AbstractLiaison Psychiatry occupies bridges between specialties, locations of careand workplace cultures. The RAID-model seeks comprehensive integration of psychiatry into the general hospital by exerting influence through day to day immersion in its activities rather than solely relying on formal referral to psychiatry. The original RAID team in Birmingham published results suggesting that in terms of economic savings this influence was more effective than direct contact with patients. An understanding of the boundaries that RAID-type Liaison Psychiatry has to straddle is essential its operation and evolution. As such it is required to be sensitive to theexisting culture within the general hospital which is likely to not include a willingness to embrace the mental health needs of patients who arrive in a setting which has a predominant orientation towards physical health.The journey of the RAID teams that are being established across the UK hasparallels with the mhGAP projects being set up in LAMIC countries. The MHGAP programme has been developed by the WHO with the aim of scaling up care for people with neurological and psychiatric problems in settings farremoved from access to secondary care psychiatry and where the prevailing culture may not be oriented towards an illness model of profound mental distress. We think that comparison between RAID and MHGAP provides an opportunity for mutual learning. The Integration AgendaThere is a recognition that to become sustainable the NHS must change dramatically and integration has been proposed as one means to achieve a healthcare system with a centre of gravity within the community. In this model primary care is the key driver for development and secondary care is drawn upon but does not provide the overarching paradigm for care. Unfortunately, integration has been hard to define and encompasses a rangeof related but incongruent themes: omnicompetent clinicians working acrossspecialty boundaries, joint working of medical and social care, specific care pathways that bring together a diverse group of practitioners and organisational mergers. In LAMIC, integration is not a philosophical stance of uncertain manifestations but a stark reality because the paucityof healthcare resource mandates brief non-specialist intervention with the aim of recruiting personal, family and community resources.ContextThe Liaison Team (LT) at Royal Derby Hospital (RDH) was formed in Summer 2013 from the merger and expansion of 3 pre-existing mental health services specialising in deliberate self-harm, alcohol issues and confusion respectively. Our aim was to recognise these specialist . We opened our doors to any mental health presentation that non-psychiatric staff felt they needed help with but the ambition was not to assess all patients for clinicians who want to focus on other areas of care rather toencourage a mental health orientation in the service delivered by all non-psychiatric staff within the hospital. Similarly, MHGAP recognises that mental health has to be "owned" by a wider health community in which secondary care access is extremely limited. As with RAID, formal training sessions for non-specialists , modelling car and discussions around case studies are important elements within MHGAP training. Group work for non-specialists is used within MHGAP training sessions and remains an area we have insufficiently explored within RAID-delivered training.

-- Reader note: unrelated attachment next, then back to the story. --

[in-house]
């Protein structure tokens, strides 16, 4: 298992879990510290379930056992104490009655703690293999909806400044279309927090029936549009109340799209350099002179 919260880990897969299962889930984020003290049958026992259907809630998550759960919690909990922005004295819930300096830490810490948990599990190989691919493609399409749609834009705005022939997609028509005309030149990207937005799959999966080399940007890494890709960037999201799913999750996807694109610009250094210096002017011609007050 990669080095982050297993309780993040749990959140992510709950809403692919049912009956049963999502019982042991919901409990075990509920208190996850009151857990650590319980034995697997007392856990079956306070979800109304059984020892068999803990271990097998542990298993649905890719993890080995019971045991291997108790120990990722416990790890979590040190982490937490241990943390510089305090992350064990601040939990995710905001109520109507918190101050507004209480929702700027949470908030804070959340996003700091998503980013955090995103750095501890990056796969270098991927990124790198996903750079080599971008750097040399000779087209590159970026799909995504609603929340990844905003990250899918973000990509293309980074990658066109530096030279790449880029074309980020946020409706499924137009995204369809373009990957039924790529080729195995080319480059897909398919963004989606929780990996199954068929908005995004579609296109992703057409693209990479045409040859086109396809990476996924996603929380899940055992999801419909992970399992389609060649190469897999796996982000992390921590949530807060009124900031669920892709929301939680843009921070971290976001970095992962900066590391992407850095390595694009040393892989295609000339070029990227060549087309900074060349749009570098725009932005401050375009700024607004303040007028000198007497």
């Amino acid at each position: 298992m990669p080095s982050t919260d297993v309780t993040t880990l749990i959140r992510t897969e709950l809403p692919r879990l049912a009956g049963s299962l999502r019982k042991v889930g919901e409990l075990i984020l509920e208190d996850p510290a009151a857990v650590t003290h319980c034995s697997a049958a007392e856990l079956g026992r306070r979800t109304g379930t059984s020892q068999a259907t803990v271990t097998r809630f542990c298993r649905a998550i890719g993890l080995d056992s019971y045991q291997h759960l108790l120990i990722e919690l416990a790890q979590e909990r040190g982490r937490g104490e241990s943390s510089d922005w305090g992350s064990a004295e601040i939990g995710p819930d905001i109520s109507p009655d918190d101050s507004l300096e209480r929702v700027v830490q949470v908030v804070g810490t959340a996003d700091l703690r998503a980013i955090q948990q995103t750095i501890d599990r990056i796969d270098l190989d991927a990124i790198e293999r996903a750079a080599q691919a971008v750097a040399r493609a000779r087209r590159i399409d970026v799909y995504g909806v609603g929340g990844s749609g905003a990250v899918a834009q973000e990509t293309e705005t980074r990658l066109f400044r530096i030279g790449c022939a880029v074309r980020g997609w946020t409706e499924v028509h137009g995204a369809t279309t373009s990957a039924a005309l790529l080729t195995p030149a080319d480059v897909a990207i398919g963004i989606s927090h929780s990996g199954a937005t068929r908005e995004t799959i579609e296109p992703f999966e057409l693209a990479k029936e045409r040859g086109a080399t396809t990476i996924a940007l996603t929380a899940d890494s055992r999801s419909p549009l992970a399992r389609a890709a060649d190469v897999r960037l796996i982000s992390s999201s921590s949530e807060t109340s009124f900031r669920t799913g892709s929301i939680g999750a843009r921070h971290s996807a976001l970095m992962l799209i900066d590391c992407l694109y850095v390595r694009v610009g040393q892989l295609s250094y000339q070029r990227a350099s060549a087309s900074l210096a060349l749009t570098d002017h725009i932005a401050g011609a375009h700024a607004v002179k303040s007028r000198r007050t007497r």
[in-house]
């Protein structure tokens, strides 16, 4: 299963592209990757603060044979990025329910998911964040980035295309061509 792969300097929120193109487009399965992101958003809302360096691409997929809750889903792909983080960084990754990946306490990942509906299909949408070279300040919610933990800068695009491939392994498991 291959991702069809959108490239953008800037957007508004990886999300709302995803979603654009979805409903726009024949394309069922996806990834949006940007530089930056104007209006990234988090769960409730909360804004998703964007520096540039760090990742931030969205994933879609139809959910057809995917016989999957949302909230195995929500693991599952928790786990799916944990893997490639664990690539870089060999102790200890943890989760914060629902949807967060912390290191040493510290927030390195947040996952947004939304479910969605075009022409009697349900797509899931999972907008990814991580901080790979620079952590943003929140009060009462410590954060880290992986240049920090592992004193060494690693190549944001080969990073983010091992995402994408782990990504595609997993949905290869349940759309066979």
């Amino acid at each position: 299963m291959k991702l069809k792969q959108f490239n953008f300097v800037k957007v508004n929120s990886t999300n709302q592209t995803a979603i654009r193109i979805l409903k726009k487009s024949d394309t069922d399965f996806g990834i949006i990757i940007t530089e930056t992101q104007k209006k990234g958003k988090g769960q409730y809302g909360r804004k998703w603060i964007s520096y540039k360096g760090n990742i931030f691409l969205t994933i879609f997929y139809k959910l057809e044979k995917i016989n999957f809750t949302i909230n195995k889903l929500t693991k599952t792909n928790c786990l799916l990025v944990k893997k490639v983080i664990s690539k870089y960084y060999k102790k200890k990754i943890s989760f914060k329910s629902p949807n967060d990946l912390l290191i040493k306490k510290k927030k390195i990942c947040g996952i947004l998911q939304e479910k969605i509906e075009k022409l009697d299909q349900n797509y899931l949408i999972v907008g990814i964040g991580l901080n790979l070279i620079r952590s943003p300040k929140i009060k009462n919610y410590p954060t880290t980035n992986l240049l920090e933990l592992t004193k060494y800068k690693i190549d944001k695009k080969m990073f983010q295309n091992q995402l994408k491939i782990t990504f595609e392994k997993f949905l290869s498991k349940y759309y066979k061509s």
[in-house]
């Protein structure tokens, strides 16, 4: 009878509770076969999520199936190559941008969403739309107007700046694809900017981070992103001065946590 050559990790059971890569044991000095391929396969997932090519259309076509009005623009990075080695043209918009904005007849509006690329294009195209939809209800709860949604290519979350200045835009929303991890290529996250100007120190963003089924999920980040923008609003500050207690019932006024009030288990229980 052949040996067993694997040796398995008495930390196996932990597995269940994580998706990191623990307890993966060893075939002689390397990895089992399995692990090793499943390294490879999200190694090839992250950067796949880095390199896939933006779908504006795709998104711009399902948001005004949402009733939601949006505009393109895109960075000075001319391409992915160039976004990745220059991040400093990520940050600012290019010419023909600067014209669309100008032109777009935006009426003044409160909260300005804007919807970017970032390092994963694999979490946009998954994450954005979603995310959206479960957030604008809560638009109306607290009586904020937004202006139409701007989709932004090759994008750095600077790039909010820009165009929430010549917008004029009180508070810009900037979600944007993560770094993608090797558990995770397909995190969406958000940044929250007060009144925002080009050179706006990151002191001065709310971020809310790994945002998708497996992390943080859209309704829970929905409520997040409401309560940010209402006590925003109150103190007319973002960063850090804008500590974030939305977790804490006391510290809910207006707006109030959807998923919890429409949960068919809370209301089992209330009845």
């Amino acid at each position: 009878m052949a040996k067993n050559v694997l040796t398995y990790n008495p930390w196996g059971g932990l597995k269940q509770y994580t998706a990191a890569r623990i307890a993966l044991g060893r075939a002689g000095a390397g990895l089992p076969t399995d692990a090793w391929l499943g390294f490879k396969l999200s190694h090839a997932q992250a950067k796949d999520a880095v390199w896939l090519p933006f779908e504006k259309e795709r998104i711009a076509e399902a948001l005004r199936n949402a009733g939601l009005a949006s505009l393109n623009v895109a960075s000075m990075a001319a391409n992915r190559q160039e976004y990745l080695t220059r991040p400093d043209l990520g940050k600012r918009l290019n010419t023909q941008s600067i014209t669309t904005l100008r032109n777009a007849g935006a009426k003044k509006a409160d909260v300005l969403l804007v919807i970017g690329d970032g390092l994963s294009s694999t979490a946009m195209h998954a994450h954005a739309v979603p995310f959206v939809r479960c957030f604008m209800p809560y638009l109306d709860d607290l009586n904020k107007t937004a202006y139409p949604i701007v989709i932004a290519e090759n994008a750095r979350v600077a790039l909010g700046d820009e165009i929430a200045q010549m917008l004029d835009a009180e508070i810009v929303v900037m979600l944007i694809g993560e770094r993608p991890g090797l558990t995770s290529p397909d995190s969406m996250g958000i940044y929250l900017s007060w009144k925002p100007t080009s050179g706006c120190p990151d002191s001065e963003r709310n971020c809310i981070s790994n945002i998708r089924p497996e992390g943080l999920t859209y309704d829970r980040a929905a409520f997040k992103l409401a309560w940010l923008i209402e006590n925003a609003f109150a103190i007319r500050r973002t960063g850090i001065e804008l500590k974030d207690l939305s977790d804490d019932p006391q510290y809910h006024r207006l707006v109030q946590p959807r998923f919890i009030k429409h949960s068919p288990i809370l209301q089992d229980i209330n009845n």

Specialism v GenericismRAID has been challenging for some of our most experienced specialists whose exposure to areas outside their specialism may not have been very recent. Skills in assessment have been acquired by the completion of a simple training passport and joint assessments. An intense programme of induction lectures was less effective and, as happens in MHGAP training, we should have focussed more on patient-based learning and case discussions. It is the "what to do next" following assessment, that has proved most difficult because recent knowledge of specialist systems and is vital. In this regard, joint working has proved invaluable and is likely to continue to do so because of the steady stream of complex cases requiring the collation of information from diverse sources, liaison with several agencies (Social services, police, 3rd sector). The similarities with the experience of MHGAP projects are salient- once an assessment guideline is established, case discussions and ongoing supervision of generic practitioners by clincians with specialist knowledge has been found to be the most effective means of embedding learning.Referral versus LiaisonThe volume of psychiatric problems within the general hospital means that within the current resources, a referral-reliant system would become unsustainable unless a true culture of liaison work is nurtured. The efficacy of a liaison was suggested by the association between "RAID-influence" and reduced length of stay and readmission within the original Birmingham RAID model. Again, this experience is paralleled within MHGAP,which aims to educate and empower clinicians at close proximity to the patient within the community whilst specialist supervision is very much at"arm's length".Medical v Biopsychosocial care Medical care is rightly prioritised within the general hospital but the mental welfare of patients can be relegated by the dominating medical paradigm at the expense of holistic care. What is required is more than compassion (which is difficult to operationalise in practice) but care derived from collaborative judgements involving patients , families and carers about needs, safety, choice, equity and mental capacity within a broad-based framework. An NHS Liaison Team could usefully look towards MHGAP for this framework. MHGAP is not rigid but offers a structure for assessment and care planning that allows for patient-specific and culturaladjustments - important when considering the diversity of professional (not just patient) sub-cultures prevalent within a general hospital.The diagnostic disputes surrounding dementia and delirium exemplify this tension. Delirium is a risk factor for dementia and dementia predisposes to delirium. A medical model of care leads to the assumption that deliriumis caused by acute physical illness whilst dementia is medically untreatable and therefore merits social intervention exclusively. In reality, delirium that is not resolved by medical intervention segues intodementia whilst patients with dementia are exquisitely vulnerable to delirious decompensation even in the face of seemingly minor disruption such as a change of ward. The tension between a narrative-based approach a diagnostically-led one are highlighted by the prevalence of undiagnosed dementia in vulnerable patients undergoing repeated admissions to hospital. "The elephant in the room" often turns out to be the capacity of the patient to engage with care in the community including attendance for formal memory assessment within secondary care. The need for streamlining the diagnosis of dementiais vital if the revolving door is to be halted for these patients. Liaisonconsultation can achieve opportune diagnosis but moving memory services closer towards the patient within a primary care might have bolstered carein a more timely fashion. It is concerning that a secondary care memory clinic model misses many vulnerable elderly patients. MHGAP recognises that building capacity in secondary care may be a distant pipedream and therefore endogenous solutions need to be generated using the power of well-informed non-specialist clinicians who